Secretary of State Hillary Clinton said Friday that Israel's announcement of new settlement construction in disputed territory in East Jerusalem was "insulting" to the United States.
The Israeli announcement came during Vice President Joe Biden's visit this week to Israel. It complicated U.S. efforts to set up so-called proximity talks between the Israelis and Palestinians, the latest attempt to nudge the two sides back toward talking directly.
Clinton said the United States' relationship with Israel is not at risk: "Our relationship is durable. It's strong. It's rooted in common values."
"But we have to make clear to our Israeli friends and partners that the two-state solution -- which we support, which the prime minister himself says he supports -- requires confidence-building measures on both sides," Clinton told CNN's Jill Dougherty. "And the announcement of the settlements the very day that the vice president was there was insulting."
The construction, announced Tuesday, will be in the Ramat Shlomo neighborhood, in disputed territory in East Jerusalem. The Israeli Interior Ministry denies that the territory is in East Jerusalem.
Biden arrived in Israel on Monday, meeting first with Israeli President Shimon Peres at his official residence in Jerusalem and then with Prime Minister Benjamin Netanyahu. Biden emphasized the close relationship between the United States and Israel as he met with Israeli leaders Tuesday, a visit that also touched on relations with the Palestinians and Iran.
However, later Tuesday, after getting word of the settlement announcement, Biden said the United States condemned Israel's decision to build 1,600 housing units in the Jerusalem neighborhood, calling it "a step that undermines the trust we need right now."
The Israeli Interior Ministry said the construction plan was approved by a district committee, and the public can express objections to it over the next 60 days.
"I mean, it was just really a very unfortunate and difficult moment for everyone -- the United States, our vice president who had gone to reassert our strong support for Israeli security -- and I regret deeply that that occurred and made that known," Clinton said Friday.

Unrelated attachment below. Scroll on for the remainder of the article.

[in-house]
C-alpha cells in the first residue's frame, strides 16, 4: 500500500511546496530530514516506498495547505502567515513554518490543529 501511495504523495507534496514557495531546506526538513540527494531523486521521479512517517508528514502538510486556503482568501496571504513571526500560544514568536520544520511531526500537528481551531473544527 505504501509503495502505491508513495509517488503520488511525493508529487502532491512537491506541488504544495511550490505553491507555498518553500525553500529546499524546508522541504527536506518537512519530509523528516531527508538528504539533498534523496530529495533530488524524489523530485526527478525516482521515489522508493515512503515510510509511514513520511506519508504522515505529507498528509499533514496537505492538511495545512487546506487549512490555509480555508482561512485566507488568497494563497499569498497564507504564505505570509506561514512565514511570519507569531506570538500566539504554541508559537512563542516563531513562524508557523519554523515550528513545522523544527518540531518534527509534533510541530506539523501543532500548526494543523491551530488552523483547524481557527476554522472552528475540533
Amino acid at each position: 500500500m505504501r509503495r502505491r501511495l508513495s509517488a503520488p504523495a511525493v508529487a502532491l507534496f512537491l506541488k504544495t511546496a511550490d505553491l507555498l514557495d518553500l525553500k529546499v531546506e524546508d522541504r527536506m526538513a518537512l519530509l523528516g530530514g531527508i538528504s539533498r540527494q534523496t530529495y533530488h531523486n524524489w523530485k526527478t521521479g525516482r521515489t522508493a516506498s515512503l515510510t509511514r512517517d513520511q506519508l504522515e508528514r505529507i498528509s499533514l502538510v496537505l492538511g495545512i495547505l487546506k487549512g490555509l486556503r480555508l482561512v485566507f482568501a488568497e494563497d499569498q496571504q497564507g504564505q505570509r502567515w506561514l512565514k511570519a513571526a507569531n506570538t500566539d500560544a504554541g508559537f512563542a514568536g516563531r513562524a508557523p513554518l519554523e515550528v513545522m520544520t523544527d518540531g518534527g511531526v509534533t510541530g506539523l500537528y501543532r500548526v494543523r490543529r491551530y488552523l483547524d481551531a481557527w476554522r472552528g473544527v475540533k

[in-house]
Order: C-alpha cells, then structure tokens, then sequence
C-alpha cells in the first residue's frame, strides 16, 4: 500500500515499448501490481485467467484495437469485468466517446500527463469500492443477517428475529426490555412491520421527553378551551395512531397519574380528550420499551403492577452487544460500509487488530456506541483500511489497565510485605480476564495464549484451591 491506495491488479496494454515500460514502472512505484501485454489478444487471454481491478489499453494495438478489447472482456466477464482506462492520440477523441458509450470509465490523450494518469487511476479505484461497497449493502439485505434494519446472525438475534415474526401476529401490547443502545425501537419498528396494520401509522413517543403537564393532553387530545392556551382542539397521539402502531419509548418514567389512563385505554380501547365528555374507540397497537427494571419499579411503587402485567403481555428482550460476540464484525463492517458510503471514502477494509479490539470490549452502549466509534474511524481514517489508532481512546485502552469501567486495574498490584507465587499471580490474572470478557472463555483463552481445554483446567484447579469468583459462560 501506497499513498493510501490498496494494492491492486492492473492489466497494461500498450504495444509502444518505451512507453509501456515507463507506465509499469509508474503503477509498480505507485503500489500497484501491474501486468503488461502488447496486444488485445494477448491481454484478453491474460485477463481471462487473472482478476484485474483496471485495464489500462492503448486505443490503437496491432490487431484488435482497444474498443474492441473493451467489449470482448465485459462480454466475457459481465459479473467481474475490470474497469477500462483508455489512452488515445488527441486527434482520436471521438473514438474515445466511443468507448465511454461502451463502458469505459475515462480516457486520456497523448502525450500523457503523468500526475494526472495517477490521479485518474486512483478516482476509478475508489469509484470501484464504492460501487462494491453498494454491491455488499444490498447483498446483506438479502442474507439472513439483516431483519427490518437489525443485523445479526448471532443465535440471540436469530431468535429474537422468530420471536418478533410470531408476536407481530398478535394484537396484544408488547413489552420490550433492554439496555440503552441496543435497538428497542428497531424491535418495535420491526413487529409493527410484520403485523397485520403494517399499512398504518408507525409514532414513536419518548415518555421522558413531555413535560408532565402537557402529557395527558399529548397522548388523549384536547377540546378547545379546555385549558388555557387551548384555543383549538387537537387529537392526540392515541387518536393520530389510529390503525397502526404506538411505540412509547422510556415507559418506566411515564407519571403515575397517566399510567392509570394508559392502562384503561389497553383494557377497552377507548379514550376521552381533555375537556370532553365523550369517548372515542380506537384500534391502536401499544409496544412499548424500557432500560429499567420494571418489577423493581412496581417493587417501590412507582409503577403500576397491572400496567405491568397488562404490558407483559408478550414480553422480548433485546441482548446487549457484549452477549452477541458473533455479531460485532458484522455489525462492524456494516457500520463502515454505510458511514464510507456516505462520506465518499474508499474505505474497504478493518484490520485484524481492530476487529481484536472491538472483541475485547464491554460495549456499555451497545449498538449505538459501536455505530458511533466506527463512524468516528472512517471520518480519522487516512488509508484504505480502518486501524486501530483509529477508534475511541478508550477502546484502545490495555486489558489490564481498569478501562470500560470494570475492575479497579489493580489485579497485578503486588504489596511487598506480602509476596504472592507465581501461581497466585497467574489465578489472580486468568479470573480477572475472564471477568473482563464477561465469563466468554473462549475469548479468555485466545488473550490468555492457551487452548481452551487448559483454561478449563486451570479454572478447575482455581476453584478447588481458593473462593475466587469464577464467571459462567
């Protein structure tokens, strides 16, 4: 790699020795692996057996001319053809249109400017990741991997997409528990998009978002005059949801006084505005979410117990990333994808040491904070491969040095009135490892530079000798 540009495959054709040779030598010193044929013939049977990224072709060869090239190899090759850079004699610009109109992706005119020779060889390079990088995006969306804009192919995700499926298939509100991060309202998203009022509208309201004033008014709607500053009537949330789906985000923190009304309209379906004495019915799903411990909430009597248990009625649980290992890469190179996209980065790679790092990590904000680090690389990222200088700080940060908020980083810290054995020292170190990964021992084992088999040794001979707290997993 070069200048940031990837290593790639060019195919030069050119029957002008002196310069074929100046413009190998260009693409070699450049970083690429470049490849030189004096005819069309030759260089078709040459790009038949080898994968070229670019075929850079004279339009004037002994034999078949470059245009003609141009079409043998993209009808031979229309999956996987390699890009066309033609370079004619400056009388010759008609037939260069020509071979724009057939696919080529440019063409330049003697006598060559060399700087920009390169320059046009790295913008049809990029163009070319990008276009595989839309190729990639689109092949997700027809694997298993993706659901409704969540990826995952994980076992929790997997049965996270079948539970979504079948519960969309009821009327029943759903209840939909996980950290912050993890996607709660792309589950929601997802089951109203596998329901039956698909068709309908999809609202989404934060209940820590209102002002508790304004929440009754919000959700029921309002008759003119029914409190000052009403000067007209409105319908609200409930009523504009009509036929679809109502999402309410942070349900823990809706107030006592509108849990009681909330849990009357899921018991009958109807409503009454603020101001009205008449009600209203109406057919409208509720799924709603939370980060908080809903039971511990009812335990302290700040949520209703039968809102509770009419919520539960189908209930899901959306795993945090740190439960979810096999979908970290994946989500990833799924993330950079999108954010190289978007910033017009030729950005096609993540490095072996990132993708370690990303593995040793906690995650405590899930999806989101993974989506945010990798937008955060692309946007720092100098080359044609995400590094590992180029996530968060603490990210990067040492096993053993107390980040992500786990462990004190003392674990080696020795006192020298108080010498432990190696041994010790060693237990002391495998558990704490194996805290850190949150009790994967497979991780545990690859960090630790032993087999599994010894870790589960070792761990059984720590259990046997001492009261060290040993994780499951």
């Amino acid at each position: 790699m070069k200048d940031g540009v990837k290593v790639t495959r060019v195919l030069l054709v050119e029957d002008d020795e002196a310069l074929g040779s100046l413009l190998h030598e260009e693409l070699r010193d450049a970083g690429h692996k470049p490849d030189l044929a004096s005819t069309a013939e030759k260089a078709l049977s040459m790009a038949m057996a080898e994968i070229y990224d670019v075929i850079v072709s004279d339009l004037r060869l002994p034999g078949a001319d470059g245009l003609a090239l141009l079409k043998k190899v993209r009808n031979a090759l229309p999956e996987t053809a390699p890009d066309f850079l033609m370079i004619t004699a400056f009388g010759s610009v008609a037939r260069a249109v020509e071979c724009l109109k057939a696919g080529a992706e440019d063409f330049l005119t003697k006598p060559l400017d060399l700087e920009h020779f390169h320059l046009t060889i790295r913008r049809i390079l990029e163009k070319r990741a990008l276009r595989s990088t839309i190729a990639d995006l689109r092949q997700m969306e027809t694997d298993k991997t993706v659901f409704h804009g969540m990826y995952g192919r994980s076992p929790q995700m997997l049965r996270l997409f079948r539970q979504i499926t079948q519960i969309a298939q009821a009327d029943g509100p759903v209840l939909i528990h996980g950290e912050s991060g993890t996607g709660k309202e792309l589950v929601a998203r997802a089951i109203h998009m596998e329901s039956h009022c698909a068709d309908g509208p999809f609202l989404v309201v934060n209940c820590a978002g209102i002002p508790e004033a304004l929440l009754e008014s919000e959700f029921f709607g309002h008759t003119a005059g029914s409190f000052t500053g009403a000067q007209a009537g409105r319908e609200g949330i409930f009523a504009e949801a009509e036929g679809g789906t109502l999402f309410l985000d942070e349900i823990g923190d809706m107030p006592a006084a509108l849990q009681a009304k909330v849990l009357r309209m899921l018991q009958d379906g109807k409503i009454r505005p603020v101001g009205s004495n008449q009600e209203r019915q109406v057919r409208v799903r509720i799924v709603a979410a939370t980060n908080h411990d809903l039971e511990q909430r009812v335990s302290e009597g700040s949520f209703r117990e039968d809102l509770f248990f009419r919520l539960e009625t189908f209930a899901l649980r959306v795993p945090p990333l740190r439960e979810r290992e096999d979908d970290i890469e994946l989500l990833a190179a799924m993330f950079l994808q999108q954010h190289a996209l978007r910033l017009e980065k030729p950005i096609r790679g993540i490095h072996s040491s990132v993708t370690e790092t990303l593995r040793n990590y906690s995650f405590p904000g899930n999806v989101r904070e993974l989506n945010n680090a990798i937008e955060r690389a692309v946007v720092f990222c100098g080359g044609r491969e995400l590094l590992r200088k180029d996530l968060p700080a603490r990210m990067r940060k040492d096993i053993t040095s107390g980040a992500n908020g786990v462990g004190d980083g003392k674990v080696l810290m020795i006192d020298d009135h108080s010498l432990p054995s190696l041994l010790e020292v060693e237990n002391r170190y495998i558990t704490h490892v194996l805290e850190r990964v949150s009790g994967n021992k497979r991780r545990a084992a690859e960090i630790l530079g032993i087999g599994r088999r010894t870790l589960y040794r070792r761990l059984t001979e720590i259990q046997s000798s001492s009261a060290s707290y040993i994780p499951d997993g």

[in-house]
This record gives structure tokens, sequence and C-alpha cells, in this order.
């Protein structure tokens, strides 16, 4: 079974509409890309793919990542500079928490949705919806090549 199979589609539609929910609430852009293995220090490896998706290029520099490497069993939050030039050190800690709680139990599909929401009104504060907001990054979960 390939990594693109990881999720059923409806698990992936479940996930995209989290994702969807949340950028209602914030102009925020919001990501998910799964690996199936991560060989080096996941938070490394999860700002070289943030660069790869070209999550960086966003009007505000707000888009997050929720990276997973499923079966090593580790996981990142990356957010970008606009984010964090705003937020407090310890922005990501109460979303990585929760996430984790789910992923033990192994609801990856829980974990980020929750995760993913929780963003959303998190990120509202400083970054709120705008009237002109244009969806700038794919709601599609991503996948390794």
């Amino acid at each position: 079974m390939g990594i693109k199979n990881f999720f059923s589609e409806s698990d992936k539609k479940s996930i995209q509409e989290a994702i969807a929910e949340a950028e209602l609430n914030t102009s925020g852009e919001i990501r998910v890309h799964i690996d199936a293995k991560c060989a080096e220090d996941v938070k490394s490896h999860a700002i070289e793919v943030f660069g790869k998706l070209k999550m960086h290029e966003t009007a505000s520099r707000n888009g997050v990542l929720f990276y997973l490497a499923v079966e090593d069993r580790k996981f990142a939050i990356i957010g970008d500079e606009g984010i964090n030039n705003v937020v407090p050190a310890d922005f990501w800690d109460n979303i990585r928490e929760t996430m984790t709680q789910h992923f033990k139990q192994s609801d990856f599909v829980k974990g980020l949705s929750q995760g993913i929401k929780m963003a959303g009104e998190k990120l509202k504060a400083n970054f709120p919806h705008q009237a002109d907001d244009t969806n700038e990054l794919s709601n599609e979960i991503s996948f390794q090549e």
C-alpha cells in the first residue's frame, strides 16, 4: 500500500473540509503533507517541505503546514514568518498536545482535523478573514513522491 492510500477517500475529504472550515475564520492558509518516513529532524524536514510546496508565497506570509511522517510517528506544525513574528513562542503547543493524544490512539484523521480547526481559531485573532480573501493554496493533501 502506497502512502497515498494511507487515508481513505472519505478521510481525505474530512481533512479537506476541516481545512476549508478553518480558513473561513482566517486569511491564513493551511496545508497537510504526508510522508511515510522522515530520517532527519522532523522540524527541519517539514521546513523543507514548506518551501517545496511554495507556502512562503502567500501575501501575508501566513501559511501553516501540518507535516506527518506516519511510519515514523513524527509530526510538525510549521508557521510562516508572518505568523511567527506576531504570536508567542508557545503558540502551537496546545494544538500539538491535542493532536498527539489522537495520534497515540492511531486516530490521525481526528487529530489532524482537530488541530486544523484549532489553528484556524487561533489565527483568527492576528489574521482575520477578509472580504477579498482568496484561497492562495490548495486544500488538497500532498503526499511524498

She added that she has no reason to believe that Netanyahu knew about the announcement during Biden's visit but added, "He is the prime minister. Like the president or secretary of state ... ultimately, you are responsible."
The controversy over Israel's announcement came just a day after the Obama administration's special envoy for Middle East peace announced that Israeli and Palestinian leaders had accepted indirect talks.
George Mitchell said Monday that the two sides, with him acting as intermediary, had begun to discuss the "structure and scope" of the talks.
"I will return to the region next week to continue our discussions," Mitchell said. "As we've said many times, we hope that these will lead to direct negotiations as soon as possible."
Negotiations between Palestinians and Israelis have been stalled for more than a year, despite the Obama administration's attempt to move toward a resolution of the decades-old Israeli-Palestinian conflict.
Under current agreements between Israel and the Palestinian Authority, Israel maintains full control over the West Bank and its borders while the Palestinian government oversees administration of major population centers.
Speaking at a Christians United for Israel convention in Jerusalem on Monday, Netanyahu said he welcomes "the initiation of the peace process between us and the Palestinians."
"We have been calling to resume the talks without prior conditions for almost a year now," he said. "I hope that the proximity talks will soon lead to direct talks."